Sci + Society,

#158: You Got It From Your Mama: Intelligence & Genetics

December 09, 2016

How much of your intelligence is inherited?  Which is more important: nature or nurture?  Smoking during pregnancy results in dumb babies…  right?

We answer all these questions and more in Episode 158.  Geoff Der, Senior Research Fellow at the University of Glasgow, joins Jesse to talk about the genetic link between parental intelligence and children’s cognitive development.

Nature vs Nurture

It’s an old debate, and one that won’t be entirely settled here.  But Der’s research can shed some light.

Probably the most striking finding from crunching huge amounts of data (we’re talking millions of data points here) is that many of the maternal behaviors we thought caused decreased intelligence, don’t.  Instead, it’s the mother’s own intelligence (or lack thereof) that is passed on to her offspring.

Example:  women who smoke while pregnant have children with impaired cognitive ability. But is it the smoking that causes this drop?  Or are less intelligent women more likely to smoke, and then pass on those genes to their kids?

We’re about to turn conventional wisdom on its head.  After crunching the numbers, it turns out that at least half of the variation in cognitive outcome is due to the mother’s own intelligence, not the smoking.  What’s more:  maternal education level completely accounts for the relationship between smoking during pregnancy and the child’s cognitive ability.  Once you take education level into account, there is no statistical significance between maternal smoking and cognitive ability.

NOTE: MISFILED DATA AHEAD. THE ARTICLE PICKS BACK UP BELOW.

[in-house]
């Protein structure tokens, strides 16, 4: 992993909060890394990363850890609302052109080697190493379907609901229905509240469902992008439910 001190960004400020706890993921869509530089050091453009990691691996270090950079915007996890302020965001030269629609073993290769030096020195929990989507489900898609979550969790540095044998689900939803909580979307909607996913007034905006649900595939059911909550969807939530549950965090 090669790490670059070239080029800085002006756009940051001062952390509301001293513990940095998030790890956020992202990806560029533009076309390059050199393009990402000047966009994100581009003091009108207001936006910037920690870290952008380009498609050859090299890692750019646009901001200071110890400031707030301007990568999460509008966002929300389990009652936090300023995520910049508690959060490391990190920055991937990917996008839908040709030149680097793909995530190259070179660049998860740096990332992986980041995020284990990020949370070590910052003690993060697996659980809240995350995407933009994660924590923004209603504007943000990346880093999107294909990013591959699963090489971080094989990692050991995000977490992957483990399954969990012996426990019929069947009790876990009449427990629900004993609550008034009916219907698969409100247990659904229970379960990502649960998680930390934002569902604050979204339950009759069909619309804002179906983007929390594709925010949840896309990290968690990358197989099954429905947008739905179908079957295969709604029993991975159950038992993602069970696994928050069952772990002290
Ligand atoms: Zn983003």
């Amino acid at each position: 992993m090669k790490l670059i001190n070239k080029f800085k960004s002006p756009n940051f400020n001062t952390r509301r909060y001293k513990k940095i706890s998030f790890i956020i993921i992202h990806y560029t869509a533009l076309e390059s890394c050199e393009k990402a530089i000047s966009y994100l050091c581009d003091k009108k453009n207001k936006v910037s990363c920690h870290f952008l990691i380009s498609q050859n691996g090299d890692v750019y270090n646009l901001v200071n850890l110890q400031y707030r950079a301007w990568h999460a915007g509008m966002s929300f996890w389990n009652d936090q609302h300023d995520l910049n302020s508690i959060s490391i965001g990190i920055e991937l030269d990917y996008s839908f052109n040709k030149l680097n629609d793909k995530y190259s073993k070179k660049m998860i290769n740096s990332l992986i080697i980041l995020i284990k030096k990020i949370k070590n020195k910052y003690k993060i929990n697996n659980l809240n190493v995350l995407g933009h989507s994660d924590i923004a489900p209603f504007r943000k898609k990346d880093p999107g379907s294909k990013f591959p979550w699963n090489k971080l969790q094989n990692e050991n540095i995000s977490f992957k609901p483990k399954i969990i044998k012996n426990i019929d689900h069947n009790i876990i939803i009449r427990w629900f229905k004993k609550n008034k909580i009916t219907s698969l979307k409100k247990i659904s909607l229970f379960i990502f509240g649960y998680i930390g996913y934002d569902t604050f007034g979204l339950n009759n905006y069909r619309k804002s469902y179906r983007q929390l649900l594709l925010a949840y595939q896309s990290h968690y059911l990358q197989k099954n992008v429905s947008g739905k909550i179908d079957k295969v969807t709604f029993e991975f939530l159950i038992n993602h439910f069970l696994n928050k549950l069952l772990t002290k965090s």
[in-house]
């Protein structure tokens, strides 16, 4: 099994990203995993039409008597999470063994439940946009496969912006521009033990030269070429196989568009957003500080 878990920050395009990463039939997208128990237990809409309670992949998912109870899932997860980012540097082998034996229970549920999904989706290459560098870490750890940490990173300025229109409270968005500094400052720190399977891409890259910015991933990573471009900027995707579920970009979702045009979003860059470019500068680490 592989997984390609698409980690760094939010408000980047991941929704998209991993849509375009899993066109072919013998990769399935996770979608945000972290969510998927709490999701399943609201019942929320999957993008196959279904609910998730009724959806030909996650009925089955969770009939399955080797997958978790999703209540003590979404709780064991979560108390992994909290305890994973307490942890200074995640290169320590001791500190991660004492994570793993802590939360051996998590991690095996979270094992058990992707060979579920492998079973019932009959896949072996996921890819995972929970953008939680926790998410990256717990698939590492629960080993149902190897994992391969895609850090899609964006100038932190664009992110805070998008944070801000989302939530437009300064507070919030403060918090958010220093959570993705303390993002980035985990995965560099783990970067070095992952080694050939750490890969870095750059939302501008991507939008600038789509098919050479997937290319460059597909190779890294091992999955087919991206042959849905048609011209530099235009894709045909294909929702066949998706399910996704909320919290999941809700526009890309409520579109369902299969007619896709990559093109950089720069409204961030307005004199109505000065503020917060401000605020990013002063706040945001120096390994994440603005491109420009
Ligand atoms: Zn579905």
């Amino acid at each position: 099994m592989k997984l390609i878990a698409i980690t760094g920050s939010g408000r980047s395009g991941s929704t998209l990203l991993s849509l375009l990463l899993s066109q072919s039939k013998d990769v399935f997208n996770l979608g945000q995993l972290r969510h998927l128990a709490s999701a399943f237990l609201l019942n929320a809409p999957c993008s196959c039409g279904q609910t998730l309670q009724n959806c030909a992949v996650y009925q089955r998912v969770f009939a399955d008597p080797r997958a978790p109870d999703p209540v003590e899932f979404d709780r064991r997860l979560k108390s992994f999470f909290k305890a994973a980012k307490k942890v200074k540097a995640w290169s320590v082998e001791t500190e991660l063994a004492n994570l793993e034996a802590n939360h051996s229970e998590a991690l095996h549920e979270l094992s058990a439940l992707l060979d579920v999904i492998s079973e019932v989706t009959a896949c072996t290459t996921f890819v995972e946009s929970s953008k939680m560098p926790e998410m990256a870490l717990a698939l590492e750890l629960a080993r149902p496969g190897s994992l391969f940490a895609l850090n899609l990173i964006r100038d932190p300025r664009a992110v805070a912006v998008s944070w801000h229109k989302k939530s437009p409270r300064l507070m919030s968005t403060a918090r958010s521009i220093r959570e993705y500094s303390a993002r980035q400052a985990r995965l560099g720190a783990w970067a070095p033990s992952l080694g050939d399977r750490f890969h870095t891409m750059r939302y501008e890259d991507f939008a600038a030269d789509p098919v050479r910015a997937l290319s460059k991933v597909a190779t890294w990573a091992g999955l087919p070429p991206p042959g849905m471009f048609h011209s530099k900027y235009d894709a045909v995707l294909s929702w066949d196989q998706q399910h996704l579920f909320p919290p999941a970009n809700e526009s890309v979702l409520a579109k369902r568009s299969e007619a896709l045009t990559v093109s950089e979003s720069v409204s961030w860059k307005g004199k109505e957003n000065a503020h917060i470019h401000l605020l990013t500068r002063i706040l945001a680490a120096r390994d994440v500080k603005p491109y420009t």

The same thing applies to birth weight — two-thirds of the correlation between birth weight and later intelligence is explained by the mother’s own level of intelligence.

And again to breastfeeding.  When researchers looked at sets of twins where one twin was breast fed and the other wasn’t, there was basically no connection between breastfeeding and intelligence.  Of course, this is assuming non-breastfed babies are getting high-quality, sterile formula.

What About Dad?

Unfortunately, we don’t have much data on the paternal intelligence connection.  Partially this is because researchers haven’t collected as much data, and partially because it’s more difficult to be certain that a given guy is the biological father who contributed genetic material.

Live Long and Prosper

Another interesting connection in the data is that between early life intelligence and a longer life.  It’s more or less an upward-trending linear line: the smarter you are, the more likely you are to live a long life.  You’re both less  likely to die of external causes of death (murder, car accidents, etc.) and internal causes of death (cardiovascular disease, etc.).

Interestingly, there’s only one internal cause of death where the correlation does not apply, and that’s cancer.  There is one exception to this exception:  lung cancer.

PS:  It’s too late to be born to a smarter mom, but it’s not too late to make the most of what you were born with by signing up for our newsletter.

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  1. Ela says:

    Jesse–you know how much I love your show. Haven’t had a new one show up, so I’ve been catching up on a few I missed.
    This one was totally fascinating for several of the juxtapositions it brought, notably the application of statistics to offer insight into something normally thought of as more qualitative.